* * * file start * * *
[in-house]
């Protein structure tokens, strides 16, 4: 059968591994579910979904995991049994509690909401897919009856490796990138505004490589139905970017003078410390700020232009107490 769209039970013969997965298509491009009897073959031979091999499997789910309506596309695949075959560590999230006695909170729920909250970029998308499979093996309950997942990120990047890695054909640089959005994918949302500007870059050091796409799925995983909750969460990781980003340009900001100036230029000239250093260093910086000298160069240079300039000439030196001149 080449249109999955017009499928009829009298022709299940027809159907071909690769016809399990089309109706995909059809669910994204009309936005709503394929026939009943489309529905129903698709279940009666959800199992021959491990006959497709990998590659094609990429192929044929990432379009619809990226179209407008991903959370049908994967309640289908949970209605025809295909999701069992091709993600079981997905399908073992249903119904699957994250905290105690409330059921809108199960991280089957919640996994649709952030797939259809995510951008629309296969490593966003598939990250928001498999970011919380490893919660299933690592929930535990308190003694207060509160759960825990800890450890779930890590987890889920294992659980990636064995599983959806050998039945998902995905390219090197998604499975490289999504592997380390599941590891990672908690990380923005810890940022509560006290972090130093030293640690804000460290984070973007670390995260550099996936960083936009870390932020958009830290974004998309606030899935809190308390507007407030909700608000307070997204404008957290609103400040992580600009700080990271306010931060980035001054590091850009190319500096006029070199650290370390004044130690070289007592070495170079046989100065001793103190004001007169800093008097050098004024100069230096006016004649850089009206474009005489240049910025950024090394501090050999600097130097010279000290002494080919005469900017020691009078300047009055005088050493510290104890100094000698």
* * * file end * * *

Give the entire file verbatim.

[in-house]
């Protein structure tokens, strides 16, 4: 059968591994579910979904995991049994509690909401897919009856490796990138505004490589139905970017003078410390700020232009107490 769209039970013969997965298509491009009897073959031979091999499997789910309506596309695949075959560590999230006695909170729920909250970029998308499979093996309950997942990120990047890695054909640089959005994918949302500007870059050091796409799925995983909750969460990781980003340009900001100036230029000239250093260093910086000298160069240079300039000439030196001149 080449249109999955017009499928009829009298022709299940027809159907071909690769016809399990089309109706995909059809669910994204009309936005709503394929026939009943489309529905129903698709279940009666959800199992021959491990006959497709990998590659094609990429192929044929990432379009619809990226179209407008991903959370049908994967309640289908949970209605025809295909999701069992091709993600079981997905399908073992249903119904699957994250905290105690409330059921809108199960991280089957919640996994649709952030797939259809995510951008629309296969490593966003598939990250928001498999970011919380490893919660299933690592929930535990308190003694207060509160759960825990800890450890779930890590987890889920294992659980990636064995599983959806050998039945998902995905390219090197998604499975490289999504592997380390599941590891990672908690990380923005810890940022509560006290972090130093030293640690804000460290984070973007670390995260550099996936960083936009870390932020958009830290974004998309606030899935809190308390507007407030909700608000307070997204404008957290609103400040992580600009700080990271306010931060980035001054590091850009190319500096006029070199650290370390004044130690070289007592070495170079046989100065001793103190004001007169800093008097050098004024100069230096006016004649850089009206474009005489240049910025950024090394501090050999600097130097010279000290002494080919005469900017020691009078300047009055005088050493510290104890100094000698």